Princes of Old Trafford: Manchester United and Non-Galacticos

Princes of Old Trafford: Manchester United and Non-Galacticos

Princes of Old Trafford: Manchester United and Non-Galacticos

Right now, it’s a tough time to be a Manchester United fan. While I quite like Louis Van Gaal the man, there’s no denying that he has set up the team as primarily control-based and defensive, as against the tradition of United being bold and attacking; that he can’t seem to get them consistently winning; and that watching the team playing matches live recently, I am constantly in a flux of boredom, frustration and stress at the sluggish movement, the lateral passing, the hopeful flicks and the hesitation to shoot.

As such, until there’s a change of manager, like every other fan, I start to think about what players we can sign that can change things. I read the rumours online about star players that could prove transformational, how it seems United are linked with every single one of the world’s highest-rated players, the Golden Ball contenders, all of whom are already at the major clubs. Write down a list of the Top 10 players in the world and it seems Ed Woodward is determined to sign one of them. Cristiano Ronaldo, James Rodriguez and Gareth Bale at Real Madrid, Neymar at Barcelona, Thomas Muller, Arjen Robben and Robert Lewandowski at Bayern, Zlatan Ibrahimovic at Paris St Germain, Paul Pogba at Juventus. I’m sure even Messi was mentioned at some point. But United, in my opinion, don’t need galacticos that will sell lots of replica shirts. United’s way to success has always been about developing youth talent – your Busby Babes, Best and Charlton, the Class of ’92 – and in terms of transfers, the following equation:

Sign young European players on the up from smaller clubs (that is, not your immediate rivals), and let their potential shine through on the big stage at United.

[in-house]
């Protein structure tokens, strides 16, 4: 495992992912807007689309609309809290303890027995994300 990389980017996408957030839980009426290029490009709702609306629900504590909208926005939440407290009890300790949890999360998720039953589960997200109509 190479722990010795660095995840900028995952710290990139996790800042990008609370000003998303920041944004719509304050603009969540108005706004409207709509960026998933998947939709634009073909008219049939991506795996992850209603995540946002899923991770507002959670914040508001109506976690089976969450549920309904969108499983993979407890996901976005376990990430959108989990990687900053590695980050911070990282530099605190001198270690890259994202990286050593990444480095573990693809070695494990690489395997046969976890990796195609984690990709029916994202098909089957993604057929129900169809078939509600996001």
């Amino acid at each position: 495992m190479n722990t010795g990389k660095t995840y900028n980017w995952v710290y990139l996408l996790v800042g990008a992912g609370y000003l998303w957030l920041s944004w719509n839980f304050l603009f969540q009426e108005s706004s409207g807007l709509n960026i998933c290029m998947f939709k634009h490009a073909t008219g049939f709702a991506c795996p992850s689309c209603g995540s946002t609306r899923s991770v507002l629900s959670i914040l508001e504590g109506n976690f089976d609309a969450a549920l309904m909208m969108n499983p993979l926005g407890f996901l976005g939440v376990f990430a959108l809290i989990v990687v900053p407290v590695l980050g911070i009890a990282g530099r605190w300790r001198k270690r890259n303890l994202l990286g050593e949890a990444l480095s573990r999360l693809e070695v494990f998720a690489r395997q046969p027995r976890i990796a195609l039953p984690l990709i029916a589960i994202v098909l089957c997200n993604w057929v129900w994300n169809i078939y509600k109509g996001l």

Let’s look at a team of United’s best signings in the Premier League era. So leaving out any players who came through the youth ranks (Giggs, Neville, Beckham, Scholes etc) and any players signed before August 1992 (which leaves out the likes of Schmeichel, Irwin, Pallister, Ince, Kanchelskis).

United’s Best Signings in Premier League XI

De Gea (Spanish, came from Athletico Madrid, signed aged 20)

Stam (Dutch, PSV, 26) Ferdinand (English, Leeds, 23) Vidic (Serbian, S. Moscow, 24) Evra (French, Monaco, 25)

Keane (Irish, Notts Forest, 22) Carrick (English, Spurs, 25)

Rooney (English, Everton, 18) Cantona (French, Leeds, 26) Van Nistelrooy (Dutch, PSV, 25), Ronaldo (Portuguese, S. Lisbon, 18)

No ready-made stars here, no galacticos. No players signed from Real, Barca, Arsenal, Liverpool, Bayern, Juventus, Milan. In fact, based on the most recent Deloitte Football Money League, the highest ranked club mentioned above is Tottenham in 12th place, then Athletico 14th and Everton 18th. None of the big boys.

Definitely some of them United had to compete for, indeed pay club record fees for. But none were in their prime just yet. They say an athlete’s peak age is about 27 – nobody here signed aged 27, 28, 29. The mean age of these players signing: 23 years old. All developed further at United and came to love the club.

If you’re already a blinged-up millionaire, living in Barcelona or Paris or Milan, do you really want to move to the perfectly nice but ultimately rather wet and provincial Manchester?

So that’s my message to Ed Woodward and the United transfer strategy team – let’s stop making unsuccessful chases after the kings of football (and helping them get fatter contracts where they are). Let’s go after the princes.

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